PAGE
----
December 10, 2018

Update On Curse Of The Fey - Morgana Trilogy

Hello everyone,

2018 is nearing its end. Already. At last.

This year has been fraught with trials, and I'm really hoping 2019 will be the start of a new, happier chapter! And it will start on a really great note, for the third and final installment in the Morgana Trilogy, Curse of the Fey, will finally become available (happy dance)!


And before it does because available, I'll be sharing a few chapters of the new book with you via my newsletter (starting in January), so stay tuned.

In the meantime, I would like to thank you for sticking with me these long years, and hope you have wonderful end-of-year holidays :)

 See you in Q1 2019!

November 21, 2018

A Note On Pleasure

All of us, even when we are doing exactly what we love, can momentarily focus too much attention on accomplishing the goal and forget to pay attention to our pleasure. 
That is the precise moment to take a break. Stress and burnout occur if you don't. Ecstasy returns to you if you do.
~Regena Thomashauer in her book 

November 17, 2018

All's Fair In Love & War...The Realities - Belgium 1914


"It is true, as Sartre once wrote, referring to French army atrocities in Algeria, that the real tragedy in our time is that any of us can be, interchangeably, victim or torturer." ~ Gore Vidal

How true those words, considering the French (and many others) had suffered terribly themselves at the hand of the enemy less than 20 years prior during WWII, and not 50 years after WWI opened the world to the extreme brutality of modern warfare.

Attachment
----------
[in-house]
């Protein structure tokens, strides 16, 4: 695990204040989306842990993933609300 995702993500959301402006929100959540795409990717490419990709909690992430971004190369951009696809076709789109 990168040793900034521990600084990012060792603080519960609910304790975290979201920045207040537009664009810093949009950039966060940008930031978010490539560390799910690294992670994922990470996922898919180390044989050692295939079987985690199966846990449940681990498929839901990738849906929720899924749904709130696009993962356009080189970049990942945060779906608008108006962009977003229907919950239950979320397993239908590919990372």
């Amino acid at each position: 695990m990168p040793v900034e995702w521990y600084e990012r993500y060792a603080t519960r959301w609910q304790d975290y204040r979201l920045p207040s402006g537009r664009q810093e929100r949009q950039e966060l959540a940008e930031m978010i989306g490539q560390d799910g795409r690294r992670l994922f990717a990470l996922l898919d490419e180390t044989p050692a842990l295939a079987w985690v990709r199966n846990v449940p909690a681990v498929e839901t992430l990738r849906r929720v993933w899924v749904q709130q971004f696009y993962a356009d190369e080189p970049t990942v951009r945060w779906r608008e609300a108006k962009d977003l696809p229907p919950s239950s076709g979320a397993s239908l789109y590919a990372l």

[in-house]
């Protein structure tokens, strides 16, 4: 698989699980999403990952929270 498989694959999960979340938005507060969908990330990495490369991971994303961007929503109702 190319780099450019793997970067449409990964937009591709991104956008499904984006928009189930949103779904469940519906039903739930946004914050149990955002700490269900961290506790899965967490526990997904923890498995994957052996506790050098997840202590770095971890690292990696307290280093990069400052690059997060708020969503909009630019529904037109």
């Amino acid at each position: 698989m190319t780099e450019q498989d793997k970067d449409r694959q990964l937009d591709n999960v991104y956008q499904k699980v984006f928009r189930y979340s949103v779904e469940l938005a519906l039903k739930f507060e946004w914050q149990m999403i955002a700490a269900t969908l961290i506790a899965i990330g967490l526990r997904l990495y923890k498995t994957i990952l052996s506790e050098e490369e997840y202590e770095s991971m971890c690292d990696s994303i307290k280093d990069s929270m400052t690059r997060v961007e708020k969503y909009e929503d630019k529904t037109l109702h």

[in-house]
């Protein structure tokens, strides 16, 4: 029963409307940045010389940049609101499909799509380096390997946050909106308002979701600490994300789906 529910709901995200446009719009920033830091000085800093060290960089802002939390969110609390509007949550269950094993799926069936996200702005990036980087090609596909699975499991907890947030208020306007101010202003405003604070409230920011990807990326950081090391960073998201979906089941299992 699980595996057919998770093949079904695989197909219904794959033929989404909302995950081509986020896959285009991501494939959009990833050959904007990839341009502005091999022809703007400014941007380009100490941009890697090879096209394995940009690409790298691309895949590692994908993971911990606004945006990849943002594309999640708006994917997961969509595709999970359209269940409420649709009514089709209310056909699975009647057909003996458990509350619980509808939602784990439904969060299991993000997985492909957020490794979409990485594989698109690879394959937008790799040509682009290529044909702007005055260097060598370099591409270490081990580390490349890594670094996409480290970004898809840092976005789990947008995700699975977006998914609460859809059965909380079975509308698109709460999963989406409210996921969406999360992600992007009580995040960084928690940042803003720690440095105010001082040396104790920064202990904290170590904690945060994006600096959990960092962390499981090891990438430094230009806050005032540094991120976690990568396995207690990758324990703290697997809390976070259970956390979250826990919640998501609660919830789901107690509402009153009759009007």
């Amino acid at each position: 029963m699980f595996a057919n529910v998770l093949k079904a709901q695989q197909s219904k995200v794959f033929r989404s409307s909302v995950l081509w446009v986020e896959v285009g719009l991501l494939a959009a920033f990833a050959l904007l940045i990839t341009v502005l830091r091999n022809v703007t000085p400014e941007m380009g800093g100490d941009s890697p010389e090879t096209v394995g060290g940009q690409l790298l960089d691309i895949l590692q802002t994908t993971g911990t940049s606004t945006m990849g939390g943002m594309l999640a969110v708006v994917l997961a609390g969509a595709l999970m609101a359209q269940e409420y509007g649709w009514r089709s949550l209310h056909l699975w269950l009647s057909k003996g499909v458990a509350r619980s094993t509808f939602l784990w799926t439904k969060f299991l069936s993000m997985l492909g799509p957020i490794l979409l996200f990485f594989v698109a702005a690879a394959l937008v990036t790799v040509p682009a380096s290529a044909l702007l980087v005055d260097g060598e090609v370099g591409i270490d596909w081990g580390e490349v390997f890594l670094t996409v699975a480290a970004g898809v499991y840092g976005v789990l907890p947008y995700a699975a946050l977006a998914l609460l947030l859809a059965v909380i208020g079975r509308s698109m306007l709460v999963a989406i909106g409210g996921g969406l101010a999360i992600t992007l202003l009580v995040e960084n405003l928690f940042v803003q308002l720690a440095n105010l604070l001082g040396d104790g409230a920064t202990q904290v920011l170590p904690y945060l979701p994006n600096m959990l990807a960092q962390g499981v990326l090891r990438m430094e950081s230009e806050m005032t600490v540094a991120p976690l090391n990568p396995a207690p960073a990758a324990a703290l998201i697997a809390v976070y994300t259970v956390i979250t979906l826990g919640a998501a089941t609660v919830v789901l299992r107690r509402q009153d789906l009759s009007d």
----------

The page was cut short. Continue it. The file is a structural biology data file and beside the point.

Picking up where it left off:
Yet how can one be swayed to commit such terrible, inhumane acts, sometimes easily too?

It is the subject of this week's article over on The Flat Land That Is Mine: From False Accusations During WWI to Real Atrocities.

November 8, 2018

Online Dictionaries


Here's a short list of my favorite online dictionaries whenever I'm writing, which I thought could be useful resources to other writers:

1. www.thesaurus.com

I absolutely LOVE this one, as it can help me find better ways to express what I'm trying to say (using stronger verbs, or avoiding endless repetitions, for example. Also nifty, when you look up a word, there's a little box that will appear on the right-hand sign with the word's origin and history!

2. www.thefreedictionary.com

This one is my second favorite online dictionary. Not only does it boast a "regular" dictionary, including pronunciation help in both American and British English), but it also has a: thesaurus, medical dictionary, legal dictionary, financial dictionary, acronyms, idioms (super practical for writers too!), encyclopedia, and Wikipedia entries. All rolled into one! They also have translations at the bottom (though I like to use 2 other translation dictionaries instead--see below).

3. www.wordreference.com

My automatic go-to dictionary whenever I get stuck on a word going from French to English, or vice versa.

4. www.linguee.com

Another translation dictionary, but one where they give you tons of different passages where your word or sentence is being used, so you can see how others have translated it before. This is great when you're trying to find the perfect translation (nuance included) to what you're thinking about in the language you wish to translate.